The Merrill-Crazier Library is the intellectual center of Utah State University. As both a physical and virtual destination, we create collaborative, engaging environments for learning and scholarship. We embrace innovation and continually adapt to changing user needs. Applying our expertise in collecting, organizing, managing, preserving and providing access to human knowledge, we are an integral partner in the academic enterprise. (Merrill-Cazier Library, 2006, Vision, para. 1)

The Digital Initiatives Department at Merrill-Cazier Library helps to fulfill the library’s vision by digitizing collections to provide students, faculty, and the public with open access to “one-of-a- kind or rare materials” (USU Libraries, Digital Initiatives, 2013, What we do, para. 1). In addition to digitization efforts, the Department coordinates the Institutional Repository and the USU Digital Commons. The mission of Digital Initiatives states:

The Digital Initiatives Department creates, organizes, preserves, and maintains open access to digital resources that reflect USU’s curriculum, research, unique resources, and achievements. Individually and in collaboration with other educational and cultural heritage institutions, this unit of the USU Libraries contributes to the pool of scholarly digital resources accessible to users worldwide. (USU Libraries, Digital Initiatives, 2013, Mission statement, para. 1)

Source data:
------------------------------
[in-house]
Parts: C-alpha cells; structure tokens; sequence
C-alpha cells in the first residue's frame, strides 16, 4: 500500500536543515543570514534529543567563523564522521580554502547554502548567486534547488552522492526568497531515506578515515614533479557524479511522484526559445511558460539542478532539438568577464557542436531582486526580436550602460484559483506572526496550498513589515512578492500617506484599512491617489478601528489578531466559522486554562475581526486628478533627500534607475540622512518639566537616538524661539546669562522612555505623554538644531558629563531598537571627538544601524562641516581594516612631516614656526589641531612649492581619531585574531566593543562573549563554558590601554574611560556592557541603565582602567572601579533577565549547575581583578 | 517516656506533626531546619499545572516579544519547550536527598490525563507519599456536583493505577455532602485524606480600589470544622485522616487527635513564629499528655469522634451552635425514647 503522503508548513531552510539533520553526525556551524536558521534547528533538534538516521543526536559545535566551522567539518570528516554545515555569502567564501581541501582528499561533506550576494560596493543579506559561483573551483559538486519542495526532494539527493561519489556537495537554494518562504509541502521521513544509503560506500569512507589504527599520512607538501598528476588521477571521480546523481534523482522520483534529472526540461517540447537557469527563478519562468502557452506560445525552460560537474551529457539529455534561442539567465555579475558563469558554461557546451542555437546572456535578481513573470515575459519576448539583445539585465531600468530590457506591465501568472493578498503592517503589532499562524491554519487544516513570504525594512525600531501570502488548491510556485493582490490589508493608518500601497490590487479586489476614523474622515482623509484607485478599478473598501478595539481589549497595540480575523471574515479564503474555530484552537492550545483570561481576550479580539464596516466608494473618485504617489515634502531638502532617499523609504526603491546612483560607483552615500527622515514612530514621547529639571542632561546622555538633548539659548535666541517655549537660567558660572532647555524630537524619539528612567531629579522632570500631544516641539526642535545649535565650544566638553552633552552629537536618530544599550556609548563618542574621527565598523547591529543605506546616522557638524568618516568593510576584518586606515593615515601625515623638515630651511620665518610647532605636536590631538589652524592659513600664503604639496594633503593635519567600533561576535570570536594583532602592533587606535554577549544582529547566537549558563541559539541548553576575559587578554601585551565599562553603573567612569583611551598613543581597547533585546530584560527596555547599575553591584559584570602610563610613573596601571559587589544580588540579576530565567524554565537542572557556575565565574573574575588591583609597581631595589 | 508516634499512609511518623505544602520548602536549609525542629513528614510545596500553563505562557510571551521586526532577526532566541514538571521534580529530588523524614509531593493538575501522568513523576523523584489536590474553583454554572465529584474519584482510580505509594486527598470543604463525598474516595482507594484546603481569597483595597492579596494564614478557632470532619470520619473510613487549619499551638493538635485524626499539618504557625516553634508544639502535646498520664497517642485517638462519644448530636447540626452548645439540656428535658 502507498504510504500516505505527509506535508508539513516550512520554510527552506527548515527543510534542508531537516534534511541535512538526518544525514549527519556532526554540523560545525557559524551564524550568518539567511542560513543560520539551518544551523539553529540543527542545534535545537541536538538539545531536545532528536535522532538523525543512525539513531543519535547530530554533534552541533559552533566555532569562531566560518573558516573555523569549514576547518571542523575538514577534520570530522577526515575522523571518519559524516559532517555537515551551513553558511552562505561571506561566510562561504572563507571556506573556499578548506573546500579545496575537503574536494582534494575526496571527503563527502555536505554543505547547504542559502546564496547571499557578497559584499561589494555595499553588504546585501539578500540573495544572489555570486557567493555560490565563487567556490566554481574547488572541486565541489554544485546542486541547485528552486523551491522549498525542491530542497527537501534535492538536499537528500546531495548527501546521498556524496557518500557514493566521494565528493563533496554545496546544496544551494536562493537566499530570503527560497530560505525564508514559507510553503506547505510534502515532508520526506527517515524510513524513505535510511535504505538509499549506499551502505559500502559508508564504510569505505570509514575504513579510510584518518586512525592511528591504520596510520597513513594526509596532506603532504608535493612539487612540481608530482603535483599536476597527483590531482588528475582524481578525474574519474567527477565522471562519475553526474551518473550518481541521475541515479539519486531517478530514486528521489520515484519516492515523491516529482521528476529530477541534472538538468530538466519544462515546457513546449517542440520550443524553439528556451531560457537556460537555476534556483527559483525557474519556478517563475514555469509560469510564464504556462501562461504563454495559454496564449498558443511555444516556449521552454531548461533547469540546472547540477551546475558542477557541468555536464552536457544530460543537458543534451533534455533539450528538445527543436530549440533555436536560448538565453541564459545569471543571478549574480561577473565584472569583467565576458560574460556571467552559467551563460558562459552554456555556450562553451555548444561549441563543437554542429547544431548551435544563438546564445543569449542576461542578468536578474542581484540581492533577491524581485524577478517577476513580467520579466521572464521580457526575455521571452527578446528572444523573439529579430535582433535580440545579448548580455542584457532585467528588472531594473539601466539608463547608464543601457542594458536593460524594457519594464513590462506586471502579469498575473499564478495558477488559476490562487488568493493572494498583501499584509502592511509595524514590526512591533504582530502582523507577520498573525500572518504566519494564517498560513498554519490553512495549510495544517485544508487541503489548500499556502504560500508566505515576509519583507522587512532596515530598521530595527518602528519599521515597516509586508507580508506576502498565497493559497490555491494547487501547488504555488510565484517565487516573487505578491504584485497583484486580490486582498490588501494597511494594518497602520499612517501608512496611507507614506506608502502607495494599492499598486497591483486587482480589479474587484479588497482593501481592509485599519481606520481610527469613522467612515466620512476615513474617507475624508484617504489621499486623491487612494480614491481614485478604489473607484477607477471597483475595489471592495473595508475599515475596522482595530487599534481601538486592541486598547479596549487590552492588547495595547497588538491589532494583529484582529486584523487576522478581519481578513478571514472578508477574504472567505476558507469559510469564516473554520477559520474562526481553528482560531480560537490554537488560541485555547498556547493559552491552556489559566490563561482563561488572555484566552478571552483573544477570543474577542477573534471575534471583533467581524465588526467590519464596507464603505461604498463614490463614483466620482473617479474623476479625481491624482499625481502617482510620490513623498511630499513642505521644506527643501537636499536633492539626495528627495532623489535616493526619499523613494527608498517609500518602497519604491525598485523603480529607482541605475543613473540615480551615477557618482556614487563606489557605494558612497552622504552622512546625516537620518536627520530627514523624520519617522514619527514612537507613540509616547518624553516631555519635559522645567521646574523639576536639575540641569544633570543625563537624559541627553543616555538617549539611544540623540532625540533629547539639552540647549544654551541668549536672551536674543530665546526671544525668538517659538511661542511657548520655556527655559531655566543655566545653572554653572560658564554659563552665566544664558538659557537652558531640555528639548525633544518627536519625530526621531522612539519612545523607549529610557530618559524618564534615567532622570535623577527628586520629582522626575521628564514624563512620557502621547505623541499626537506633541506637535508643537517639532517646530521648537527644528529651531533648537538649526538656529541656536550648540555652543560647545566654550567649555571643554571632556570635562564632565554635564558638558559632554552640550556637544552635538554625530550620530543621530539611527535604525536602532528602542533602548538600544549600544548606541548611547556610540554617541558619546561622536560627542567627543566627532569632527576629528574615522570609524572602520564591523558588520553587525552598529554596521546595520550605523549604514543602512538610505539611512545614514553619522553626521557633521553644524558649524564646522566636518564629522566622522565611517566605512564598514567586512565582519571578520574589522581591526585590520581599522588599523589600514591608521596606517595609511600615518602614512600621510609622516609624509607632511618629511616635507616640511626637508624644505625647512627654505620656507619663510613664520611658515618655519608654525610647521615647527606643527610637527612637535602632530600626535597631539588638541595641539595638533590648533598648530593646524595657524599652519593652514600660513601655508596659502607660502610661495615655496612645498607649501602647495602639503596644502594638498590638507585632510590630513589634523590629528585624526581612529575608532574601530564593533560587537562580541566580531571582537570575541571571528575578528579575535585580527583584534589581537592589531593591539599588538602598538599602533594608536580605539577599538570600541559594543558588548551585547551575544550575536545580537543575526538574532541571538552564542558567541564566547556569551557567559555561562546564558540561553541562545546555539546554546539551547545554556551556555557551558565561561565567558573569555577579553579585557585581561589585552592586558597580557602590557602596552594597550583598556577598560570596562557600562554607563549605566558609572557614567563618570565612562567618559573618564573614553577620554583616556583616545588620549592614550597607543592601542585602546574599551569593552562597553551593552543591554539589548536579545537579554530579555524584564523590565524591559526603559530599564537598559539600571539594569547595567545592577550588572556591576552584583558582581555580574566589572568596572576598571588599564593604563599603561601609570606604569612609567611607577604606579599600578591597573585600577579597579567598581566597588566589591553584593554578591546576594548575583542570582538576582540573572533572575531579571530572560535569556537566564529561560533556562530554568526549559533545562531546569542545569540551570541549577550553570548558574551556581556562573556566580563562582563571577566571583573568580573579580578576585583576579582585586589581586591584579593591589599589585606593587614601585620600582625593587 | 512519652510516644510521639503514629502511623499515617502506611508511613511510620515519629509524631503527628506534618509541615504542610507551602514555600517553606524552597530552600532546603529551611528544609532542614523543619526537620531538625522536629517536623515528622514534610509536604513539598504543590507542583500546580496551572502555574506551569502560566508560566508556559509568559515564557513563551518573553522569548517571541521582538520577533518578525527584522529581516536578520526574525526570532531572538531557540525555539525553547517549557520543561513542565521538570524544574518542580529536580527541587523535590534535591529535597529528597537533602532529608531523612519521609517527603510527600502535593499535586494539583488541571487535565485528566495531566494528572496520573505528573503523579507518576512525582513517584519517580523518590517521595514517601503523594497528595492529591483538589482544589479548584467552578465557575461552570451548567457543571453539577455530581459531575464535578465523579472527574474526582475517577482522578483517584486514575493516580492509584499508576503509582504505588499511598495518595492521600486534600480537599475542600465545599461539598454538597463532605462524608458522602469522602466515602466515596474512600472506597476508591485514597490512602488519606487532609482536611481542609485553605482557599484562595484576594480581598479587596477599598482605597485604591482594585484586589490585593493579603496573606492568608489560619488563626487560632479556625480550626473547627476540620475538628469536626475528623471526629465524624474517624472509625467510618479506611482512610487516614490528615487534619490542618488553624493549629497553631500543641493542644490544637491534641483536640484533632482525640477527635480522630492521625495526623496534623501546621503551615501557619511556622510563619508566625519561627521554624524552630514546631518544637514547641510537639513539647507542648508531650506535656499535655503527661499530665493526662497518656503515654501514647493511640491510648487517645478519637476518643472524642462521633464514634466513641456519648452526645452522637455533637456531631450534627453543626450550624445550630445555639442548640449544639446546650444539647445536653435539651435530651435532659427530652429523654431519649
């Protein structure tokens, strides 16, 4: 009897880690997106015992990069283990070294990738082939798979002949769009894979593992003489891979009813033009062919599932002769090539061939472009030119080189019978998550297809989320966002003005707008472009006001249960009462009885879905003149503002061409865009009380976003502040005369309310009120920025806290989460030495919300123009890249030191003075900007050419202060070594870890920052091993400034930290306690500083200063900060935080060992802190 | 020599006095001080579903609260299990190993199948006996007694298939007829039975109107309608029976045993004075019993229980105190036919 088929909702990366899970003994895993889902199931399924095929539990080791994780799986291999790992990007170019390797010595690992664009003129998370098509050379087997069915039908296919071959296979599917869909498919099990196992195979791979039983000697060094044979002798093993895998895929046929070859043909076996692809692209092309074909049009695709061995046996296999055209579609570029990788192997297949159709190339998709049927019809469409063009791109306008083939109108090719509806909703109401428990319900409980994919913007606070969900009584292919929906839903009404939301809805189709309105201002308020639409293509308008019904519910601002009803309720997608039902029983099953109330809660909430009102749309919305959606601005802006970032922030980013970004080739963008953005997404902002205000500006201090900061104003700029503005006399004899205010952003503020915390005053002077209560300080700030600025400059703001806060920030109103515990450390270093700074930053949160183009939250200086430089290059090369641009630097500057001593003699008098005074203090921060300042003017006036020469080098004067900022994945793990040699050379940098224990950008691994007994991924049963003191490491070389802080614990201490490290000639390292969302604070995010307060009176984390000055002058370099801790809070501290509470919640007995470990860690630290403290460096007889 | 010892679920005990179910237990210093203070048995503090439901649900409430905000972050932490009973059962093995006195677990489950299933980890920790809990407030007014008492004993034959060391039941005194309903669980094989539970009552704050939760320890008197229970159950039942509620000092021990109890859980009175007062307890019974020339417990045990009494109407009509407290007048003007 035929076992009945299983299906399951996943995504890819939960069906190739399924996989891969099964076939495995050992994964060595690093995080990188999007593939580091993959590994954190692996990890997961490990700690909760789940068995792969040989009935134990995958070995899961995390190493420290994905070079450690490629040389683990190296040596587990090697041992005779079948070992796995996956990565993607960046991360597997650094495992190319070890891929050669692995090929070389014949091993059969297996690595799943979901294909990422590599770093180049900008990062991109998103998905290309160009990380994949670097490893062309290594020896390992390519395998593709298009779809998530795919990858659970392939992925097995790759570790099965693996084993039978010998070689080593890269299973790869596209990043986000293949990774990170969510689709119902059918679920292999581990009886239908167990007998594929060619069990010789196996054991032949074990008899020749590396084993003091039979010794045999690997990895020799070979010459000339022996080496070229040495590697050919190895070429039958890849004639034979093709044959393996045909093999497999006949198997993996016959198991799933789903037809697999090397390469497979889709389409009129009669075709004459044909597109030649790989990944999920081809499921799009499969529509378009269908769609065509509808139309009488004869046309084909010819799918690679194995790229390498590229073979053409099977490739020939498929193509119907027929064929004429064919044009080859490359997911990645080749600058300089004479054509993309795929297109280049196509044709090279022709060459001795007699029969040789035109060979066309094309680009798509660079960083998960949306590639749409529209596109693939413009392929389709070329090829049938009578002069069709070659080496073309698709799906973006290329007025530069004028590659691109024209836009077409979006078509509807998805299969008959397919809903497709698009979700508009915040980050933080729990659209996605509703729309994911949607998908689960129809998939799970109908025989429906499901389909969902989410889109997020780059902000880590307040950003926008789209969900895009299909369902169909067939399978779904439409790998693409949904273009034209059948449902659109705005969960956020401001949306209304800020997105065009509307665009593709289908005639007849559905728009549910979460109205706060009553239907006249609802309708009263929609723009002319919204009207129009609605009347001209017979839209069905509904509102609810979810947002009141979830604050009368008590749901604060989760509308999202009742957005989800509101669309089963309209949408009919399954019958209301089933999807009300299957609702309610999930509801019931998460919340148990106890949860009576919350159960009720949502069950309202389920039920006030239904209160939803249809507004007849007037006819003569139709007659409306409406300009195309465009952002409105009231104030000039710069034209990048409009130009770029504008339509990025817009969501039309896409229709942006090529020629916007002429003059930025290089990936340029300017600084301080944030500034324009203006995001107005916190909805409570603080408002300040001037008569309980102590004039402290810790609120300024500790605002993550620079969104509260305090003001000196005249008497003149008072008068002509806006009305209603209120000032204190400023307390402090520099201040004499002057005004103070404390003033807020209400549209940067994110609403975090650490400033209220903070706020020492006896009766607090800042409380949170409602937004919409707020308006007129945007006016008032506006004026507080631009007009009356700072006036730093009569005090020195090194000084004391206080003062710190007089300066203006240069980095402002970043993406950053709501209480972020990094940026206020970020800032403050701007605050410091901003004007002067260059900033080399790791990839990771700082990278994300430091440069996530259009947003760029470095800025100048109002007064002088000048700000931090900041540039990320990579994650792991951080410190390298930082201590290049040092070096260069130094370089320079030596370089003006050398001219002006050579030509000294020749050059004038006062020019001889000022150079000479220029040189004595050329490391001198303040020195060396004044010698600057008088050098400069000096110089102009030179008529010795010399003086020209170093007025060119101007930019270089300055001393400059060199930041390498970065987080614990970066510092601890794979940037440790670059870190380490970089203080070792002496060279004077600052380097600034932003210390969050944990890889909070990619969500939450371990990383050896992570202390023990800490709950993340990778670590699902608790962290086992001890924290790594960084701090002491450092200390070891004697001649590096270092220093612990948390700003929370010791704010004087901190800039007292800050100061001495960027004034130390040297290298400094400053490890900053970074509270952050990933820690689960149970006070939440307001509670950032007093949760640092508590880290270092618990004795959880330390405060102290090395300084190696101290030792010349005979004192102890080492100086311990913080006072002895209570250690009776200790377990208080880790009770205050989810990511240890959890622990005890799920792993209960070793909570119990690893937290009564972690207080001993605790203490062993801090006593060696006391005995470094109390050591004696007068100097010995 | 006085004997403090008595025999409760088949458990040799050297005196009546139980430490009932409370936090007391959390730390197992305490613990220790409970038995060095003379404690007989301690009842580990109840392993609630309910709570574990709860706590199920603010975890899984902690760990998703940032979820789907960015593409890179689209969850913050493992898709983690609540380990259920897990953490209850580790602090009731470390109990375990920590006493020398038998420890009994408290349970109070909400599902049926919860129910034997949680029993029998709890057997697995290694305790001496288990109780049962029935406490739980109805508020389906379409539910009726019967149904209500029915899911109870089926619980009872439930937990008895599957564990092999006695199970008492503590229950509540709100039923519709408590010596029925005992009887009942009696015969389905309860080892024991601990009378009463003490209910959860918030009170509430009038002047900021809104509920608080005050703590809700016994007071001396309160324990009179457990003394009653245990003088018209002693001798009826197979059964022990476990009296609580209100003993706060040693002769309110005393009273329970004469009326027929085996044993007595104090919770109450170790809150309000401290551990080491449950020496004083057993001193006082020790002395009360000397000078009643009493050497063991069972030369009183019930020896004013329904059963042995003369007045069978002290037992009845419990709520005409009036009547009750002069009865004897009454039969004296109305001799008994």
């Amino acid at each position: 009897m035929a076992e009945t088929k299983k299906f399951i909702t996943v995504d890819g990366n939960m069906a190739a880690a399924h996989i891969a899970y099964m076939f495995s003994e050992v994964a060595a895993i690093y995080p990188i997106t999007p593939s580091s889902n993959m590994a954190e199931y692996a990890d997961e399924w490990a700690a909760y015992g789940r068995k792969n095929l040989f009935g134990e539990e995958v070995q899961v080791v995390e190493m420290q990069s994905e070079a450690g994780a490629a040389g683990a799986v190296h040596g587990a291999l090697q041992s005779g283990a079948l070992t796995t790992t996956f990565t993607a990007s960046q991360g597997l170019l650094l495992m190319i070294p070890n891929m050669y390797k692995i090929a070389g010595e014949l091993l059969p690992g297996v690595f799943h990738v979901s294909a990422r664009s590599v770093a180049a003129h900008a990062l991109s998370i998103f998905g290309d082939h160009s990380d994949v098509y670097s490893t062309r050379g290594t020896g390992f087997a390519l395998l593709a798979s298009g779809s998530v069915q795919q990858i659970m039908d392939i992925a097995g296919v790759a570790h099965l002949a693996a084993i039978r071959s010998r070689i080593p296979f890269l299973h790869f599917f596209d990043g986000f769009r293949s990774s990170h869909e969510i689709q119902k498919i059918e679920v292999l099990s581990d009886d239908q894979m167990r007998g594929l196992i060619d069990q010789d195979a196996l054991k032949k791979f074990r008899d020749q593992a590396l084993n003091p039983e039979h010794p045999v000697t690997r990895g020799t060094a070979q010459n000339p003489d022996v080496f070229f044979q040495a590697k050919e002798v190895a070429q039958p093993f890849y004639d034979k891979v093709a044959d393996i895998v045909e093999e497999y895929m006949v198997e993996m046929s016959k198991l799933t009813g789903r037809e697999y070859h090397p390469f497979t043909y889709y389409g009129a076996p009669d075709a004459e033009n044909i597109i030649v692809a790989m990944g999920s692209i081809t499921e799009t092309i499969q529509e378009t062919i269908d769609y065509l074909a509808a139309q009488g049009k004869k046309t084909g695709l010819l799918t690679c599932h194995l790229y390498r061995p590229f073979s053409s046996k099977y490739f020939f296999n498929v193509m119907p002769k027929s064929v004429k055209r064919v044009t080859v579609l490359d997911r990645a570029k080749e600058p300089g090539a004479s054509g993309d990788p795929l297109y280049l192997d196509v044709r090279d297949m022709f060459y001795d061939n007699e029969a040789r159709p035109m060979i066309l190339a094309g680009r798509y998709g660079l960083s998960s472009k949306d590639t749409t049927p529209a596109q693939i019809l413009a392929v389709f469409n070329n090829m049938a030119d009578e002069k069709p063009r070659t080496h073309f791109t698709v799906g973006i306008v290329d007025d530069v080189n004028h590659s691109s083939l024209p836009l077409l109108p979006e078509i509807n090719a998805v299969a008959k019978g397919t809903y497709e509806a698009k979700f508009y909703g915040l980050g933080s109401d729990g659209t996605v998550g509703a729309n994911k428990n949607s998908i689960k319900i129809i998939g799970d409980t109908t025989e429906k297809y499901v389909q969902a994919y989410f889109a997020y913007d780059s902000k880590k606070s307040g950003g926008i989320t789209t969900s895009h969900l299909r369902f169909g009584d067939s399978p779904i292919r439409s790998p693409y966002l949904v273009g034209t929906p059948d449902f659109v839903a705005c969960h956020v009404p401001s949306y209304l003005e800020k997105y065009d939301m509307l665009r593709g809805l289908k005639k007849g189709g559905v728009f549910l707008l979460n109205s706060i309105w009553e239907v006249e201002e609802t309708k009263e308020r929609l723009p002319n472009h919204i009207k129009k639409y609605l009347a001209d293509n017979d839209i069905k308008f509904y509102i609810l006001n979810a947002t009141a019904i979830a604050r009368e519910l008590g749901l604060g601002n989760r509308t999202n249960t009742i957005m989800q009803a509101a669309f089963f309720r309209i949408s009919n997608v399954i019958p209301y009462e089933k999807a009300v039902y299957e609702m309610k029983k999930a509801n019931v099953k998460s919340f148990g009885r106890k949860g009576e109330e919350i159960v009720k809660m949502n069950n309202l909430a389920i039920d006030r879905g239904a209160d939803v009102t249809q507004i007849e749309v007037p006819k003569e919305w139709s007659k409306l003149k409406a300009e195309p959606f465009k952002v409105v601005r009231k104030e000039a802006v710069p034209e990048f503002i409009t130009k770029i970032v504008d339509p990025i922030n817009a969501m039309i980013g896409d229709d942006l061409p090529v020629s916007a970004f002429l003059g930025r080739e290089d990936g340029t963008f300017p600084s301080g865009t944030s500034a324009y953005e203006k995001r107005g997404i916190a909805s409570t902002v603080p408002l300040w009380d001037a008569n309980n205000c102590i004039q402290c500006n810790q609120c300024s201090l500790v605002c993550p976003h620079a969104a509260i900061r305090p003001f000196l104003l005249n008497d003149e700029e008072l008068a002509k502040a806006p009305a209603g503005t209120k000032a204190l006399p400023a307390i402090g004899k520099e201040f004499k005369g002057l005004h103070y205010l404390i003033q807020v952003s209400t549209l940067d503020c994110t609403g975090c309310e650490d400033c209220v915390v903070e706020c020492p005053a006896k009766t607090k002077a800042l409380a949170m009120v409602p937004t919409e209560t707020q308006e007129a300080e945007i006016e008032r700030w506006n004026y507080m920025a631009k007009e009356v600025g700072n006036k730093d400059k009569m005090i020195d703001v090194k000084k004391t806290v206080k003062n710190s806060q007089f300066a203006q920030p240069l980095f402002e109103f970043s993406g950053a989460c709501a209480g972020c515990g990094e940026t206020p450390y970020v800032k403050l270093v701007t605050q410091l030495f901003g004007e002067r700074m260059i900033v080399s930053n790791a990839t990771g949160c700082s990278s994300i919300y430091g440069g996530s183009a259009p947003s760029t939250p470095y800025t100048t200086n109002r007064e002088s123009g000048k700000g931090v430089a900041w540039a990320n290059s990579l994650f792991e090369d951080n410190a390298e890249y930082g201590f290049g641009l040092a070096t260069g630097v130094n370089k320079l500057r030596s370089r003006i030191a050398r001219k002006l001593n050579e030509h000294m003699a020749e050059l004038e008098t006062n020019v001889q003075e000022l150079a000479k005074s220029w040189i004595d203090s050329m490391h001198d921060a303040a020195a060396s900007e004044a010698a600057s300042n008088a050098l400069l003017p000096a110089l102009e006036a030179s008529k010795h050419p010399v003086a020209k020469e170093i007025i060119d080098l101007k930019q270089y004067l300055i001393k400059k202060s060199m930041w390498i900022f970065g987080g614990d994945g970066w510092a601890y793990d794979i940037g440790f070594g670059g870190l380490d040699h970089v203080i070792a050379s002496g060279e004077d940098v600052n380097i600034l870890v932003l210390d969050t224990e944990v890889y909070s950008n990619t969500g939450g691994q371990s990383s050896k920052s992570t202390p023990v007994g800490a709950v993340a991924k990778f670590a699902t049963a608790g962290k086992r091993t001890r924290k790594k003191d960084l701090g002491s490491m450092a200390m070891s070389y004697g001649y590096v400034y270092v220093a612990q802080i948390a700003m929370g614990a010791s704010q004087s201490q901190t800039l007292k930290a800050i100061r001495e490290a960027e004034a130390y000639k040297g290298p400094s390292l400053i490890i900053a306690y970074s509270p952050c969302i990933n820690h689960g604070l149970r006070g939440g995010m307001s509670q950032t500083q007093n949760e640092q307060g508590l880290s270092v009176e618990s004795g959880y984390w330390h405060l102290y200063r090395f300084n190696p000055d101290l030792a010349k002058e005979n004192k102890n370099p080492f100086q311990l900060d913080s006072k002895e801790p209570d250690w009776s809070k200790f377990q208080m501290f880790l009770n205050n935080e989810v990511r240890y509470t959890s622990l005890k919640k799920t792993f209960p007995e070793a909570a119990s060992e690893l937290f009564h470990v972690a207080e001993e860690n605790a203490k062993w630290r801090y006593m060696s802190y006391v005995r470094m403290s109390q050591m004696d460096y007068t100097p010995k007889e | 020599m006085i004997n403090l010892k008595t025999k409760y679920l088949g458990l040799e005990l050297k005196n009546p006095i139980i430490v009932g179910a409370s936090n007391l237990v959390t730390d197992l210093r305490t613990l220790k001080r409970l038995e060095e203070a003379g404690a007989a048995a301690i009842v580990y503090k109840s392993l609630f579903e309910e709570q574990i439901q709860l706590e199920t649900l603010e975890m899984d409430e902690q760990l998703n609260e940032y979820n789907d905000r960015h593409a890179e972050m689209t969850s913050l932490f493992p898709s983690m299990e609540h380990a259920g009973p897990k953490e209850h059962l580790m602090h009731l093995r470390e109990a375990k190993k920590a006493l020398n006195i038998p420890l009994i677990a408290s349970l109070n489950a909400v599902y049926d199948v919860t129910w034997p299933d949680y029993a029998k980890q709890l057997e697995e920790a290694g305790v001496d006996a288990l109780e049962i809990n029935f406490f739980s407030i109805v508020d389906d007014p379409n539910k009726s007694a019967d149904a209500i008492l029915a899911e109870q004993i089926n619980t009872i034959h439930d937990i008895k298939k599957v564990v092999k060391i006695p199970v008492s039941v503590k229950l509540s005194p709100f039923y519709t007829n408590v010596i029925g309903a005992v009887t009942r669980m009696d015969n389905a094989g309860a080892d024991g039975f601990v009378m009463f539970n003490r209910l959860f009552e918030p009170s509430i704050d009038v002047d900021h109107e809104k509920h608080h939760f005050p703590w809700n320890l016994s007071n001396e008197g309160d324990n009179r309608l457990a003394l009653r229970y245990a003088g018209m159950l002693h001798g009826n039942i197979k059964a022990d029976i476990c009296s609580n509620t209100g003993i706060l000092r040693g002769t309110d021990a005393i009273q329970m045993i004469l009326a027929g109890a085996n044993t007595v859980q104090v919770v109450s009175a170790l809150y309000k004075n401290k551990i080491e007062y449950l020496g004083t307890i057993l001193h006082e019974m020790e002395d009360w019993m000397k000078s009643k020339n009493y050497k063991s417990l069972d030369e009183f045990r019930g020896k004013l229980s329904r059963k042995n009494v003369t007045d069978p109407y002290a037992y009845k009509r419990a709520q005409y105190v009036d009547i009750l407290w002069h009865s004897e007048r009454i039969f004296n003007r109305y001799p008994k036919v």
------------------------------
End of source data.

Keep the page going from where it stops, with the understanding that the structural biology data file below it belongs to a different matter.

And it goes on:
Digital Initiatives is one of 60 organizations from Utah, Nevada, Idaho, and Hawaii that collaborate with the Mountain West Digital Library (MWDL), a program of the Utah Academic Library Consortium (Mountain West Digital Library, 2012). MWDL hosts 370 collections, including the Topaz Japanese-American Relocation Center Digital Collection from USU (Mountain West Digital Library, 2012).


Setting The Stage

Currently, there are 43 digital collections available through Merrill-Cazier Library’s Digital Collections Web page. The collections contain various items such as photographs, letters, diaries, maps, reports, music, and oral histories. The digital collections cover a wide range of topics, from local history to folklore to science. Many of the collections are related to local history, such as the Cache Valley Diaries, the Frances Winton Champ Music Collection, the Intermountain Indian School, the Logan Historical Newspaper Collection, and Old Ephraim. Oral Histories of American Folklorists, Fife Slide Collection of Western U.S. Vernacular Architecture, and FolkBistro are some of the folklore collections while notable science collections are History of Science and the Bear River Watershed.